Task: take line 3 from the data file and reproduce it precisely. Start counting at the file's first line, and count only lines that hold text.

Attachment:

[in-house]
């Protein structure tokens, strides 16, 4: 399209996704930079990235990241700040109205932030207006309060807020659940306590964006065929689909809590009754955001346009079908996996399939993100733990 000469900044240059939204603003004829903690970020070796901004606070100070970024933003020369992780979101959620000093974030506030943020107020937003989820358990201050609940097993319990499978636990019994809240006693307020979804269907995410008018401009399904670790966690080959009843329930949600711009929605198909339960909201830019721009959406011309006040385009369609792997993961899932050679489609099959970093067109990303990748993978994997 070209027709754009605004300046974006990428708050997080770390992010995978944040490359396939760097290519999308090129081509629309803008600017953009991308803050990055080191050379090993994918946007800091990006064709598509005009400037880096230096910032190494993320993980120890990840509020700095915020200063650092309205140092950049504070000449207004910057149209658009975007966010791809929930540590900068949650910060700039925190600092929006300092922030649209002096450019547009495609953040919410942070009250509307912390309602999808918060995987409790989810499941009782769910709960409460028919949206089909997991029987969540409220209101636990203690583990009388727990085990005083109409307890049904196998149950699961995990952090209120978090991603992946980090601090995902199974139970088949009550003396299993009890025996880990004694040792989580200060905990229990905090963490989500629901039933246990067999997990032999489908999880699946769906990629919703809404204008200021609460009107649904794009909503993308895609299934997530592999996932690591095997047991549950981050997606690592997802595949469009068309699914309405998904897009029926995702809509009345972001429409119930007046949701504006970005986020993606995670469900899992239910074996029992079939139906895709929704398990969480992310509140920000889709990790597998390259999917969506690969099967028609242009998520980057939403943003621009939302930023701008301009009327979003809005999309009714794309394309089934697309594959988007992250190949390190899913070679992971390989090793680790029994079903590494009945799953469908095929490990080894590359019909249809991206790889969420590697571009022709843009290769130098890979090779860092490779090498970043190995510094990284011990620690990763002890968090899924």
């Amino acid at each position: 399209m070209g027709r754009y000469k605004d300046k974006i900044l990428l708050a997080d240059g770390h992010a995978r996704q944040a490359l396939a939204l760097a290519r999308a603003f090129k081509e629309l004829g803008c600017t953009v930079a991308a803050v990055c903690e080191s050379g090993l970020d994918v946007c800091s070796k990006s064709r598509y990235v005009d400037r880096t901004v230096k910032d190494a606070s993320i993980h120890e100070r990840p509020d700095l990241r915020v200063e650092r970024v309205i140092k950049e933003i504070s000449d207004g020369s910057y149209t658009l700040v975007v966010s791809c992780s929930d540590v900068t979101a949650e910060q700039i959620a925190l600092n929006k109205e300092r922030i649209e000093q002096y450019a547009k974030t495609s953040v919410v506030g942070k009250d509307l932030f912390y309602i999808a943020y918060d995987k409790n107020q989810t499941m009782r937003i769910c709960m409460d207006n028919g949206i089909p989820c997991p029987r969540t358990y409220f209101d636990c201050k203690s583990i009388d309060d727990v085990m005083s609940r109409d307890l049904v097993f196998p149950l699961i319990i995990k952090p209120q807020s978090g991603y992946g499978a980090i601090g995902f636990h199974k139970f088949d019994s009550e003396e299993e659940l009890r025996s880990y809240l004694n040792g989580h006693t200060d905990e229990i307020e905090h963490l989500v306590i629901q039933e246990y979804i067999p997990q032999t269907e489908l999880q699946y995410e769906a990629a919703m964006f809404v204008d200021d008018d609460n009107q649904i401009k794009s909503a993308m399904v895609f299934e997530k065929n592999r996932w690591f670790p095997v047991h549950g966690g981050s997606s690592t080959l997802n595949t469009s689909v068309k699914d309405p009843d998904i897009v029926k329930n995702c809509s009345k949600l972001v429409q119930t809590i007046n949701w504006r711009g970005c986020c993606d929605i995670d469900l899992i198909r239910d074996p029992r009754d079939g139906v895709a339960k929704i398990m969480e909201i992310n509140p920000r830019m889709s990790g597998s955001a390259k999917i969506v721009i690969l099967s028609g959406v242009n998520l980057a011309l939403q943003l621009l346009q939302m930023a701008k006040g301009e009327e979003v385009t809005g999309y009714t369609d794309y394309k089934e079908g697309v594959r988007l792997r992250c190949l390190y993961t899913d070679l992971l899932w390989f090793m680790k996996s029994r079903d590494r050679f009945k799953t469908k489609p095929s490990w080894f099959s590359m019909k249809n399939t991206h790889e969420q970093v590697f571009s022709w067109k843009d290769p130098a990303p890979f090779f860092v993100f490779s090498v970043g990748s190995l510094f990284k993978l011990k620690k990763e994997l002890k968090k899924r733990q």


């Amino acid at each position: 399209m070209g027709r754009y000469k605004d300046k974006i900044l990428l708050a997080d240059g770390h992010a995978r996704q944040a490359l396939a939204l760097a290519r999308a603003f090129k081509e629309l004829g803008c600017t953009v930079a991308a803050v990055c903690e080191s050379g090993l970020d994918v946007c800091s070796k990006s064709r598509y990235v005009d400037r880096t901004v230096k910032d190494a606070s993320i993980h120890e100070r990840p509020d700095l990241r915020v200063e650092r970024v309205i140092k950049e933003i504070s000449d207004g020369s910057y149209t658009l700040v975007v966010s791809c992780s929930d540590v900068t979101a949650e910060q700039i959620a925190l600092n929006k109205e300092r922030i649209e000093q002096y450019a547009k974030t495609s953040v919410v506030g942070k009250d509307l932030f912390y309602i999808a943020y918060d995987k409790n107020q989810t499941m009782r937003i769910c709960m409460d207006n028919g949206i089909p989820c997991p029987r969540t358990y409220f209101d636990c201050k203690s583990i009388d309060d727990v085990m005083s609940r109409d307890l049904v097993f196998p149950l699961i319990i995990k952090p209120q807020s978090g991603y992946g499978a980090i601090g995902f636990h199974k139970f088949d019994s009550e003396e299993e659940l009890r025996s880990y809240l004694n040792g989580h006693t200060d905990e229990i307020e905090h963490l989500v306590i629901q039933e246990y979804i067999p997990q032999t269907e489908l999880q699946y995410e769906a990629a919703m964006f809404v204008d200021d008018d609460n009107q649904i401009k794009s909503a993308m399904v895609f299934e997530k065929n592999r996932w690591f670790p095997v047991h549950g966690g981050s997606s690592t080959l997802n595949t469009s689909v068309k699914d309405p009843d998904i897009v029926k329930n995702c809509s009345k949600l972001v429409q119930t809590i007046n949701w504006r711009g970005c986020c993606d929605i995670d469900l899992i198909r239910d074996p029992r009754d079939g139906v895709a339960k929704i398990m969480e909201i992310n509140p920000r830019m889709s990790g597998s955001a390259k999917i969506v721009i690969l099967s028609g959406v242009n998520l980057a011309l939403q943003l621009l346009q939302m930023a701008k006040g301009e009327e979003v385009t809005g999309y009714t369609d794309y394309k089934e079908g697309v594959r988007l792997r992250c190949l390190y993961t899913d070679l992971l899932w390989f090793m680790k996996s029994r079903d590494r050679f009945k799953t469908k489609p095929s490990w080894f099959s590359m019909k249809n399939t991206h790889e969420q970093v590697f571009s022709w067109k843009d290769p130098a990303p890979f090779f860092v993100f490779s090498v970043g990748s190995l510094f990284k993978l011990k620690k990763e994997l002890k968090k899924r733990q």